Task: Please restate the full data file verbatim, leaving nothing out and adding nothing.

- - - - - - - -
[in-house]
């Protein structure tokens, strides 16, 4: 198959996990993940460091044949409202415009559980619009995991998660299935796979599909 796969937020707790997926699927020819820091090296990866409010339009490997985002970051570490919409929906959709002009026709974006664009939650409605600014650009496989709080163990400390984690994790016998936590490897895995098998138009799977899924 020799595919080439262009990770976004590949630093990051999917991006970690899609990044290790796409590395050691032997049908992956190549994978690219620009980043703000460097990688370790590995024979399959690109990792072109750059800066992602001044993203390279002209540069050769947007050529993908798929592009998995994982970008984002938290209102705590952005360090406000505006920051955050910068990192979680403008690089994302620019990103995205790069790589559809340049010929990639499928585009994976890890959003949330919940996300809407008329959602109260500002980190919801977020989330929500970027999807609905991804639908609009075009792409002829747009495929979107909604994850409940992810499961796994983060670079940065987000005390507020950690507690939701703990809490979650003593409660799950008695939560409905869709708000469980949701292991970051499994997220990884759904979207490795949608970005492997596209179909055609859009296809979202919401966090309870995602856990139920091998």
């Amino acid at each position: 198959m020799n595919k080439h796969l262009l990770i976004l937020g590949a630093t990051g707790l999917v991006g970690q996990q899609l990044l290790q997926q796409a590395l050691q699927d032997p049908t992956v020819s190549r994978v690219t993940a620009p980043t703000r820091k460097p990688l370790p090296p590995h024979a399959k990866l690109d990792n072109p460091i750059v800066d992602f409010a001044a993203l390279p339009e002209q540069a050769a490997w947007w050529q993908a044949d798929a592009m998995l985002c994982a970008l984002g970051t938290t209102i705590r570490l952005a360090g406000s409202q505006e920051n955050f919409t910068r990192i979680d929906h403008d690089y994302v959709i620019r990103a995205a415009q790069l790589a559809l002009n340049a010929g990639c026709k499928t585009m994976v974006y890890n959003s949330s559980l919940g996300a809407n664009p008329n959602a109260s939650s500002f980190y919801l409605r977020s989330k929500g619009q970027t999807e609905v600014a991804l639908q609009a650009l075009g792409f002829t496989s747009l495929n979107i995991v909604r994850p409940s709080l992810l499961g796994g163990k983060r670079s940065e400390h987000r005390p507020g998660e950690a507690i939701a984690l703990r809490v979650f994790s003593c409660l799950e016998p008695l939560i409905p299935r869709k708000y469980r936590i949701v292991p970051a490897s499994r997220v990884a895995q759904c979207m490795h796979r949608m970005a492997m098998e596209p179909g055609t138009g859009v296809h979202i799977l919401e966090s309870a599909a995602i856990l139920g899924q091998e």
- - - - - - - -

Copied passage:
[in-house]
């Protein structure tokens, strides 16, 4: 198959996990993940460091044949409202415009559980619009995991998660299935796979599909 796969937020707790997926699927020819820091090296990866409010339009490997985002970051570490919409929906959709002009026709974006664009939650409605600014650009496989709080163990400390984690994790016998936590490897895995098998138009799977899924 020799595919080439262009990770976004590949630093990051999917991006970690899609990044290790796409590395050691032997049908992956190549994978690219620009980043703000460097990688370790590995024979399959690109990792072109750059800066992602001044993203390279002209540069050769947007050529993908798929592009998995994982970008984002938290209102705590952005360090406000505006920051955050910068990192979680403008690089994302620019990103995205790069790589559809340049010929990639499928585009994976890890959003949330919940996300809407008329959602109260500002980190919801977020989330929500970027999807609905991804639908609009075009792409002829747009495929979107909604994850409940992810499961796994983060670079940065987000005390507020950690507690939701703990809490979650003593409660799950008695939560409905869709708000469980949701292991970051499994997220990884759904979207490795949608970005492997596209179909055609859009296809979202919401966090309870995602856990139920091998």
């Amino acid at each position: 198959m020799n595919k080439h796969l262009l990770i976004l937020g590949a630093t990051g707790l999917v991006g970690q996990q899609l990044l290790q997926q796409a590395l050691q699927d032997p049908t992956v020819s190549r994978v690219t993940a620009p980043t703000r820091k460097p990688l370790p090296p590995h024979a399959k990866l690109d990792n072109p460091i750059v800066d992602f409010a001044a993203l390279p339009e002209q540069a050769a490997w947007w050529q993908a044949d798929a592009m998995l985002c994982a970008l984002g970051t938290t209102i705590r570490l952005a360090g406000s409202q505006e920051n955050f919409t910068r990192i979680d929906h403008d690089y994302v959709i620019r990103a995205a415009q790069l790589a559809l002009n340049a010929g990639c026709k499928t585009m994976v974006y890890n959003s949330s559980l919940g996300a809407n664009p008329n959602a109260s939650s500002f980190y919801l409605r977020s989330k929500g619009q970027t999807e609905v600014a991804l639908q609009a650009l075009g792409f002829t496989s747009l495929n979107i995991v909604r994850p409940s709080l992810l499961g796994g163990k983060r670079s940065e400390h987000r005390p507020g998660e950690a507690i939701a984690l703990r809490v979650f994790s003593c409660l799950e016998p008695l939560i409905p299935r869709k708000y469980r936590i949701v292991p970051a490897s499994r997220v990884a895995q759904c979207m490795h796979r949608m970005a492997m098998e596209p179909g055609t138009g859009v296809h979202i799977l919401e966090s309870a599909a995602i856990l139920g899924q091998e």